Bullying is a major concern at the workplace and lists among top contributors to stress and mental problems faced by employees. A recent study by Unison showed an alarming increase in the number of employees bullied at work. When compared to a similar survey back in 1997, it can be seen that the number of victims has now doubled.
7,000 employees were surveyed for this study, and about one third said that they were bullied during the past 6-month period. Bullying in any form – intimidation, rudeness, criticism, exclusion, excessive work monitoring or secrecy – was found to be an inevitable part of the workplace environment according to all the respondents. However, 91% felt that it was unfair that bullies were allowed to continue with their undesirable behaviour.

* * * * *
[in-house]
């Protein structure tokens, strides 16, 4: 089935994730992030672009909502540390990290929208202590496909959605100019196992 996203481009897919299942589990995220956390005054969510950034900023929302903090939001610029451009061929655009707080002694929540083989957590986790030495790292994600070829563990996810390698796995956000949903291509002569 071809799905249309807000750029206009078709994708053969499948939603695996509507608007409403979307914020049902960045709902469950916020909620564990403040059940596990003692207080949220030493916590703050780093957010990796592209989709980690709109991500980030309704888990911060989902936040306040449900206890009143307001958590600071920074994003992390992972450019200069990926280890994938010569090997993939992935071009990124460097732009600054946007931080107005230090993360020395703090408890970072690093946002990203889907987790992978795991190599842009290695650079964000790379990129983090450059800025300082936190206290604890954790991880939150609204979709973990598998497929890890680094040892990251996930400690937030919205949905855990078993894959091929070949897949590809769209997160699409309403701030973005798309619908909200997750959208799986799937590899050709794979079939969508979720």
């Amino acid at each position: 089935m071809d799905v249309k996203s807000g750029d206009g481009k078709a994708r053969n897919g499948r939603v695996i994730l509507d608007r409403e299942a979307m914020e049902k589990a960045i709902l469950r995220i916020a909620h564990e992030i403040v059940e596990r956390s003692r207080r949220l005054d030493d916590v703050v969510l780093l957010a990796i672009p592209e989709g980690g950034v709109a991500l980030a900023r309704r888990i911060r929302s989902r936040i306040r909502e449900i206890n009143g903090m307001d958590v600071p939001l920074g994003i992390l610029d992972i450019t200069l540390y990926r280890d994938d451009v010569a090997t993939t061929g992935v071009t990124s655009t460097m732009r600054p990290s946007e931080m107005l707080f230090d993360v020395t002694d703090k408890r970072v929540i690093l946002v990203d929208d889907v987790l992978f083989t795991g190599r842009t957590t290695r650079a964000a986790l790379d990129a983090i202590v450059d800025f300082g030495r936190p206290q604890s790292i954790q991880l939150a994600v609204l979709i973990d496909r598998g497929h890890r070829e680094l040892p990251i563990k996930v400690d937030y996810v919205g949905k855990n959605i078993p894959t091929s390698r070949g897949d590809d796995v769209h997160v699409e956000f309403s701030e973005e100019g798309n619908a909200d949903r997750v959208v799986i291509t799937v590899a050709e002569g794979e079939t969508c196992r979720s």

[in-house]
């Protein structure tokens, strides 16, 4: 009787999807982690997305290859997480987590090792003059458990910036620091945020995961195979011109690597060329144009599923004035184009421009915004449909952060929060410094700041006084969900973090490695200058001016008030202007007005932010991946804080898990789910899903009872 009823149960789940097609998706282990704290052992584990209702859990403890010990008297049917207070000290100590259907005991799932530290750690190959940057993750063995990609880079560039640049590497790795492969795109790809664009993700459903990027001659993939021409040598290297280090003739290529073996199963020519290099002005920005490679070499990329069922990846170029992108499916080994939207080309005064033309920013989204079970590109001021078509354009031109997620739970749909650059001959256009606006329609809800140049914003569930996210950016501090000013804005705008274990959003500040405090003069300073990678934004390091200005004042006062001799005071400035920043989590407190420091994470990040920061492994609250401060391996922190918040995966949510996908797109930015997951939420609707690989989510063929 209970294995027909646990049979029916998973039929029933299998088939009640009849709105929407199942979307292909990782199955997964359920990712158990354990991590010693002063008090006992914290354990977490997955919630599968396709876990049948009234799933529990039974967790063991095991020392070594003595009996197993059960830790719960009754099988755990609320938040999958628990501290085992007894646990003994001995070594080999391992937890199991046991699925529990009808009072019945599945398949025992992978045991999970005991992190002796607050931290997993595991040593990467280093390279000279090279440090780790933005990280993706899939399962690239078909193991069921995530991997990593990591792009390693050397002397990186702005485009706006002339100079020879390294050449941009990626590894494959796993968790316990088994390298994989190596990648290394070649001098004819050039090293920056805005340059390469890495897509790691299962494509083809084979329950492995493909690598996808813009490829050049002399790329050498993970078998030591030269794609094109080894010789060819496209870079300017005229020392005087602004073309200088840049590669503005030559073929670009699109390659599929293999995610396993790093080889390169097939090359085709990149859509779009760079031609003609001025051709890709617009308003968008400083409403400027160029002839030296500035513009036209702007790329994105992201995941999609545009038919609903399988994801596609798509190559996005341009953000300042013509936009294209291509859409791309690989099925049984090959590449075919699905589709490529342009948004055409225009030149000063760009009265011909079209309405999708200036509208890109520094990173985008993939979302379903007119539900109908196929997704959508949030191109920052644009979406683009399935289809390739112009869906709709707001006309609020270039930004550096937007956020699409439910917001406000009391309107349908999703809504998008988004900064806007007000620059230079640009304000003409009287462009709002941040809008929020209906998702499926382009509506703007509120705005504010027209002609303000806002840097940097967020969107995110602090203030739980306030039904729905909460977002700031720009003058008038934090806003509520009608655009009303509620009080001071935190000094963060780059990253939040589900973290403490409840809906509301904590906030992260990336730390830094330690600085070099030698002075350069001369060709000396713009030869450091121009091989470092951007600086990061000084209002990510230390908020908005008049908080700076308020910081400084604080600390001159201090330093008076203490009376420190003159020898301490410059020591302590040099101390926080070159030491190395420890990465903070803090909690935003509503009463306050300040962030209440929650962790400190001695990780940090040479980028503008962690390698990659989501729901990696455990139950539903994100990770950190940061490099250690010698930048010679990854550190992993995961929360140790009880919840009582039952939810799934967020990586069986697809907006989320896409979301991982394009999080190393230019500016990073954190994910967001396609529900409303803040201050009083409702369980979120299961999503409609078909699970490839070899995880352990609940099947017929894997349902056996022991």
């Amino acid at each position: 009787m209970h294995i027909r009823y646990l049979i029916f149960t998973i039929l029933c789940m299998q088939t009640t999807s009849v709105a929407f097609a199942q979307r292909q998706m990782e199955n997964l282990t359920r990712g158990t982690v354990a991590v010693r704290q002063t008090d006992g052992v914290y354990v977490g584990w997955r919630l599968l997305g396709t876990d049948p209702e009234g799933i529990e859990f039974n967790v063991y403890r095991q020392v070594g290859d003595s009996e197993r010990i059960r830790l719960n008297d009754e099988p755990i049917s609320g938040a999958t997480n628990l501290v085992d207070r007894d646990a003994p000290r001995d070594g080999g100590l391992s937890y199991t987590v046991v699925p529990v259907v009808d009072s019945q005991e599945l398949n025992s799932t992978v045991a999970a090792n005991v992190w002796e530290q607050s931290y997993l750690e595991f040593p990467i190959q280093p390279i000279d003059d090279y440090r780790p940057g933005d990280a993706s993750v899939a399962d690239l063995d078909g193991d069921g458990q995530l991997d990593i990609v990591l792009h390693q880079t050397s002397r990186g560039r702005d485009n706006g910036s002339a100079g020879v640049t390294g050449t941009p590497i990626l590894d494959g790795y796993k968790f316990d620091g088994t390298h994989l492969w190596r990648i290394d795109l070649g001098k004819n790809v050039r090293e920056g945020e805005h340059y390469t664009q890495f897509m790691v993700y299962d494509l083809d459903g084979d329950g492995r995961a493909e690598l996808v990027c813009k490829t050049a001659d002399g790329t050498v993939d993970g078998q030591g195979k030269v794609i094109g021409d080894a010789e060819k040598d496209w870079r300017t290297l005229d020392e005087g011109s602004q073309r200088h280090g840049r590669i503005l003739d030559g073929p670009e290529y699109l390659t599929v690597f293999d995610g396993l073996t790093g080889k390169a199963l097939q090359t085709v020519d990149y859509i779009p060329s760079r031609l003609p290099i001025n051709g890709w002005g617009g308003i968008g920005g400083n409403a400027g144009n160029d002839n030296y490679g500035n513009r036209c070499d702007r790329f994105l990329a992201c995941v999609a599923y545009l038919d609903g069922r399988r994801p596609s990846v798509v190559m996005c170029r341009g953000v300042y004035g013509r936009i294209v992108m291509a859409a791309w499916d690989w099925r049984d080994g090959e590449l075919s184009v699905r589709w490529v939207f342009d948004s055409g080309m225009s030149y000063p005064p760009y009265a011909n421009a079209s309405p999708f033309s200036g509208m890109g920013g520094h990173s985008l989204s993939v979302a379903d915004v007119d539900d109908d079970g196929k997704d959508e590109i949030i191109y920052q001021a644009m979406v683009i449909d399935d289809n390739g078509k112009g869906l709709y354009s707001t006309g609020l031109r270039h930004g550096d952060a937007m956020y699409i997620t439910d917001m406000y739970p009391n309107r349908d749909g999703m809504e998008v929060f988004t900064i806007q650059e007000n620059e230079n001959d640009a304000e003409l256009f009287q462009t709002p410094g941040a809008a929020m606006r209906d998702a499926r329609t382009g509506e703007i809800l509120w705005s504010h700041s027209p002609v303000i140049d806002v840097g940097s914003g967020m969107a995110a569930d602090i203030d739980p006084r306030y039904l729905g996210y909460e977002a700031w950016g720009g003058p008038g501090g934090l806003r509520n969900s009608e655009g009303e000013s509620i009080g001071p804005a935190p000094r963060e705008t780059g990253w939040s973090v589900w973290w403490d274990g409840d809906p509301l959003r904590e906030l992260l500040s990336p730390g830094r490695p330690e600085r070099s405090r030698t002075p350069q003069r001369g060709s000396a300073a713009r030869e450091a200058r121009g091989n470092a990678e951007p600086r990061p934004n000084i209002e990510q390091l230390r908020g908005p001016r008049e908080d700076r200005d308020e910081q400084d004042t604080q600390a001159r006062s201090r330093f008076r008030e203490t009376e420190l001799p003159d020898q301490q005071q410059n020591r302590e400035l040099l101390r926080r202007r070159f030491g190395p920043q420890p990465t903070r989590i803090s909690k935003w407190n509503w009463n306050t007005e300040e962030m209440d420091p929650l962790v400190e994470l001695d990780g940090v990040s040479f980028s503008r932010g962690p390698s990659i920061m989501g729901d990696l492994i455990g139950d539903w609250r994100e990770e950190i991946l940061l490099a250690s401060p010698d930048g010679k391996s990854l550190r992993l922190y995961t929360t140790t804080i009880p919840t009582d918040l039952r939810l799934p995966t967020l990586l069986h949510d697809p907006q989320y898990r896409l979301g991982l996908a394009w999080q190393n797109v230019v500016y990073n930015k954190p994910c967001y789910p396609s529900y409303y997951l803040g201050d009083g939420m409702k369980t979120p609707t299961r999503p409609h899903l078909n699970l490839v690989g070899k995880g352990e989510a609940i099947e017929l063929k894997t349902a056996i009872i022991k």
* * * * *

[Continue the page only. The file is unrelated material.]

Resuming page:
Almost 80% of those who are victims of such behaviour said that it had affected their mental and physical well being adversely. One third of them had taken leave of absence or resigned from work because of this problem.
Unison’s General Secretary Dave Prentis said that the alarming increase in this kind of harassment shows clearly the need for immediate and effective measures to tackle the problem. He said that employers must realise that helping employees work with respect and dignity is necessary for the success of any business. Stress and depression claim a huge 13.7 million workdays per annum, and bullying is a major contributor to the deterioration of mental health among employees, said Prentis.
Unison has made an appeal to the government to make provisions for stern action against bullies at the workplace. It has called for measures that employers can use to curb bullying and to aid enforcement of regulations through Employment Tribunals. It has also asked HSE to ensure that anti-bullying measures are in place in all workplaces.